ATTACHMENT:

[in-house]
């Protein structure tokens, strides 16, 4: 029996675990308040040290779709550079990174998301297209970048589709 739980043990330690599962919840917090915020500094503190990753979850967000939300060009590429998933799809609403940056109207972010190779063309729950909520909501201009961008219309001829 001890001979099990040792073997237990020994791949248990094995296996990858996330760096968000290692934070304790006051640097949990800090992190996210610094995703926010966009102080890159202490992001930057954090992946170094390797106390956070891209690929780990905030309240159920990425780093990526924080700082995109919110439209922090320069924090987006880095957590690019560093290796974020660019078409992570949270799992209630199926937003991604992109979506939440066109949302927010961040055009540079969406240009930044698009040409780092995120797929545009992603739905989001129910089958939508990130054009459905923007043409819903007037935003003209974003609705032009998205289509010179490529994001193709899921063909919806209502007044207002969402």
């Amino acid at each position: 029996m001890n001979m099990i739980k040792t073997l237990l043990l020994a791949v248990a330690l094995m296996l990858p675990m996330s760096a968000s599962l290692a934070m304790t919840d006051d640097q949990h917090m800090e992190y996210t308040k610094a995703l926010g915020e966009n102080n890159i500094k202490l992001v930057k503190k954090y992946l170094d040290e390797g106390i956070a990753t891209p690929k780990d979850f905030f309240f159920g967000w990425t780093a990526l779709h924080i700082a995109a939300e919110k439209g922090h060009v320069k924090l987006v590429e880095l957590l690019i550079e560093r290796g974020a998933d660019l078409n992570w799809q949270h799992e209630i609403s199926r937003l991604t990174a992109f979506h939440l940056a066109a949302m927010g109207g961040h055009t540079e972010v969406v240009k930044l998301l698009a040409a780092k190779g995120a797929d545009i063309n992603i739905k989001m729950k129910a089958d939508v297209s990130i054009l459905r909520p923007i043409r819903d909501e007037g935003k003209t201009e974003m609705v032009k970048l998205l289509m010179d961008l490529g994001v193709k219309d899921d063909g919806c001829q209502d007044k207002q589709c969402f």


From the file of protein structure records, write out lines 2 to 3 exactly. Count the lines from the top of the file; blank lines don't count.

């Protein structure tokens, strides 16, 4: 029996675990308040040290779709550079990174998301297209970048589709 739980043990330690599962919840917090915020500094503190990753979850967000939300060009590429998933799809609403940056109207972010190779063309729950909520909501201009961008219309001829 001890001979099990040792073997237990020994791949248990094995296996990858996330760096968000290692934070304790006051640097949990800090992190996210610094995703926010966009102080890159202490992001930057954090992946170094390797106390956070891209690929780990905030309240159920990425780093990526924080700082995109919110439209922090320069924090987006880095957590690019560093290796974020660019078409992570949270799992209630199926937003991604992109979506939440066109949302927010961040055009540079969406240009930044698009040409780092995120797929545009992603739905989001129910089958939508990130054009459905923007043409819903007037935003003209974003609705032009998205289509010179490529994001193709899921063909919806209502007044207002969402």
């Amino acid at each position: 029996m001890n001979m099990i739980k040792t073997l237990l043990l020994a791949v248990a330690l094995m296996l990858p675990m996330s760096a968000s599962l290692a934070m304790t919840d006051d640097q949990h917090m800090e992190y996210t308040k610094a995703l926010g915020e966009n102080n890159i500094k202490l992001v930057k503190k954090y992946l170094d040290e390797g106390i956070a990753t891209p690929k780990d979850f905030f309240f159920g967000w990425t780093a990526l779709h924080i700082a995109a939300e919110k439209g922090h060009v320069k924090l987006v590429e880095l957590l690019i550079e560093r290796g974020a998933d660019l078409n992570w799809q949270h799992e209630i609403s199926r937003l991604t990174a992109f979506h939440l940056a066109a949302m927010g109207g961040h055009t540079e972010v969406v240009k930044l998301l698009a040409a780092k190779g995120a797929d545009i063309n992603i739905k989001m729950k129910a089958d939508v297209s990130i054009l459905r909520p923007i043409r819903d909501e007037g935003k003209t201009e974003m609705v032009k970048l998205l289509m010179d961008l490529g994001v193709k219309d899921d063909g919806c001829q209502d007044k207002q589709c969402f």